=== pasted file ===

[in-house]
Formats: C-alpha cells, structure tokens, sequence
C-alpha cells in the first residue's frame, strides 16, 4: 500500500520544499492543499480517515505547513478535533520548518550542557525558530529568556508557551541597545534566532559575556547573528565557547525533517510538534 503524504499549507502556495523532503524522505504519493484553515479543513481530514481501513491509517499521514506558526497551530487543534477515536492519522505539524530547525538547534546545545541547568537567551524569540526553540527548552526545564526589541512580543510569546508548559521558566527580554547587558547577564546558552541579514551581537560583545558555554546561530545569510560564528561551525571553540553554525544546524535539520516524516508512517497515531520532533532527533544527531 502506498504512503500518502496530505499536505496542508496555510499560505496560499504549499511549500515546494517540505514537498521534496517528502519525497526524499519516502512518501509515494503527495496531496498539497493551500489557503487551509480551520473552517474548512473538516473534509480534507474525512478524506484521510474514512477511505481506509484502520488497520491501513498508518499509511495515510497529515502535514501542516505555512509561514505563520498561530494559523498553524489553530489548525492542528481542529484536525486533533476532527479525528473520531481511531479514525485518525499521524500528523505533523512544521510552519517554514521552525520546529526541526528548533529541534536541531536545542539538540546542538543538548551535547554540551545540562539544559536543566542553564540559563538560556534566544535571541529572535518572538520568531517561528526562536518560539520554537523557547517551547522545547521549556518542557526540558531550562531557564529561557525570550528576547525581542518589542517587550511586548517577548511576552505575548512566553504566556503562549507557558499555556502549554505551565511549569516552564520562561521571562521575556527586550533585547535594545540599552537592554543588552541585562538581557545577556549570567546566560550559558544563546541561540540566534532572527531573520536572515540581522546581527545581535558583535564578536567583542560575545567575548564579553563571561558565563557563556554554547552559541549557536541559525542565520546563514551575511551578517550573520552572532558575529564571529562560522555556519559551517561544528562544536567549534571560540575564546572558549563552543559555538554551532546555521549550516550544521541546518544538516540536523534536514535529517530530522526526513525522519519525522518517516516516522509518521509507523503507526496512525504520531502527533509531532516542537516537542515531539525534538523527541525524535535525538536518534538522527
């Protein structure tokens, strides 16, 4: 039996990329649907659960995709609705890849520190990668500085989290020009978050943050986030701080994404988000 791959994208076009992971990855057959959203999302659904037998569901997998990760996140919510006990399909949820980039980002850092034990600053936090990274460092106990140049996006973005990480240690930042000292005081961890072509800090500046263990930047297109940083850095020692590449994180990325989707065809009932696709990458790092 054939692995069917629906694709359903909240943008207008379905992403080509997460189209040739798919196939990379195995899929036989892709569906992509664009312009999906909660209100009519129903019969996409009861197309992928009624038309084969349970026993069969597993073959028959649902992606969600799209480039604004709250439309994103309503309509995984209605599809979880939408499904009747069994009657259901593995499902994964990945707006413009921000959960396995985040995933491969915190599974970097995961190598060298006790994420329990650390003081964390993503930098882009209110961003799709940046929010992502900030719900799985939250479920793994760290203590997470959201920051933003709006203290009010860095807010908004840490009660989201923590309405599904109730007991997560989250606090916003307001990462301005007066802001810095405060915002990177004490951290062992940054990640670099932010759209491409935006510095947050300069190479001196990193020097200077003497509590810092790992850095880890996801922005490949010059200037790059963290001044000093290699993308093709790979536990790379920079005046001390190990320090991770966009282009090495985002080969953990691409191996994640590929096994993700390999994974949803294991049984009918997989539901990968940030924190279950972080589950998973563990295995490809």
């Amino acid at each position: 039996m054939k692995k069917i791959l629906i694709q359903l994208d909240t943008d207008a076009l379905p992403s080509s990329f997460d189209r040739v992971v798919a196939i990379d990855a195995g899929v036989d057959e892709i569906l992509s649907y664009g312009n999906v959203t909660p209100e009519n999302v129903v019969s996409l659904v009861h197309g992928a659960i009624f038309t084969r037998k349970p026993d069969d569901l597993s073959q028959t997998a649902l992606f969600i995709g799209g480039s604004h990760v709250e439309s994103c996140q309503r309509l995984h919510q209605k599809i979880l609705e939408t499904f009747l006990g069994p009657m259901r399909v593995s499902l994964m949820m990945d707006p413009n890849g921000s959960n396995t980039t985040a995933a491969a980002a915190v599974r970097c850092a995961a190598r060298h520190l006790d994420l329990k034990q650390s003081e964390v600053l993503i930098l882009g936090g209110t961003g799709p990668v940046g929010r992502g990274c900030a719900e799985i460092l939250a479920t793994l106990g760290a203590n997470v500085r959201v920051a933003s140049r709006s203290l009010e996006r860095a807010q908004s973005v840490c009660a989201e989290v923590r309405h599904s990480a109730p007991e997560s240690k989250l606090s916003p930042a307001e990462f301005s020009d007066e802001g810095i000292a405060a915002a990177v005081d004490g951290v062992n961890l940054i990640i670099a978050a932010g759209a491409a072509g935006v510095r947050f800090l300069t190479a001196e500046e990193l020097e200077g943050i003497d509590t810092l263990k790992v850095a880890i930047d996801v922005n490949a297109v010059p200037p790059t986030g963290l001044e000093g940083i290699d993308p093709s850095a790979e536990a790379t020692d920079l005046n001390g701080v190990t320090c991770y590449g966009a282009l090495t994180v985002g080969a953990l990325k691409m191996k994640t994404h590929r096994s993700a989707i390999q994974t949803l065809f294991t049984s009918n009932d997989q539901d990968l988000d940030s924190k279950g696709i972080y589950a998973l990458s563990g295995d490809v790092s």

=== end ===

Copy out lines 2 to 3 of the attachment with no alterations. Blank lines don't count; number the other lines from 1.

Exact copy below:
Formats: C-alpha cells, structure tokens, sequence
C-alpha cells in the first residue's frame, strides 16, 4: 500500500520544499492543499480517515505547513478535533520548518550542557525558530529568556508557551541597545534566532559575556547573528565557547525533517510538534 503524504499549507502556495523532503524522505504519493484553515479543513481530514481501513491509517499521514506558526497551530487543534477515536492519522505539524530547525538547534546545545541547568537567551524569540526553540527548552526545564526589541512580543510569546508548559521558566527580554547587558547577564546558552541579514551581537560583545558555554546561530545569510560564528561551525571553540553554525544546524535539520516524516508512517497515531520532533532527533544527531 502506498504512503500518502496530505499536505496542508496555510499560505496560499504549499511549500515546494517540505514537498521534496517528502519525497526524499519516502512518501509515494503527495496531496498539497493551500489557503487551509480551520473552517474548512473538516473534509480534507474525512478524506484521510474514512477511505481506509484502520488497520491501513498508518499509511495515510497529515502535514501542516505555512509561514505563520498561530494559523498553524489553530489548525492542528481542529484536525486533533476532527479525528473520531481511531479514525485518525499521524500528523505533523512544521510552519517554514521552525520546529526541526528548533529541534536541531536545542539538540546542538543538548551535547554540551545540562539544559536543566542553564540559563538560556534566544535571541529572535518572538520568531517561528526562536518560539520554537523557547517551547522545547521549556518542557526540558531550562531557564529561557525570550528576547525581542518589542517587550511586548517577548511576552505575548512566553504566556503562549507557558499555556502549554505551565511549569516552564520562561521571562521575556527586550533585547535594545540599552537592554543588552541585562538581557545577556549570567546566560550559558544563546541561540540566534532572527531573520536572515540581522546581527545581535558583535564578536567583542560575545567575548564579553563571561558565563557563556554554547552559541549557536541559525542565520546563514551575511551578517550573520552572532558575529564571529562560522555556519559551517561544528562544536567549534571560540575564546572558549563552543559555538554551532546555521549550516550544521541546518544538516540536523534536514535529517530530522526526513525522519519525522518517516516516522509518521509507523503507526496512525504520531502527533509531532516542537516537542515531539525534538523527541525524535535525538536518534538522527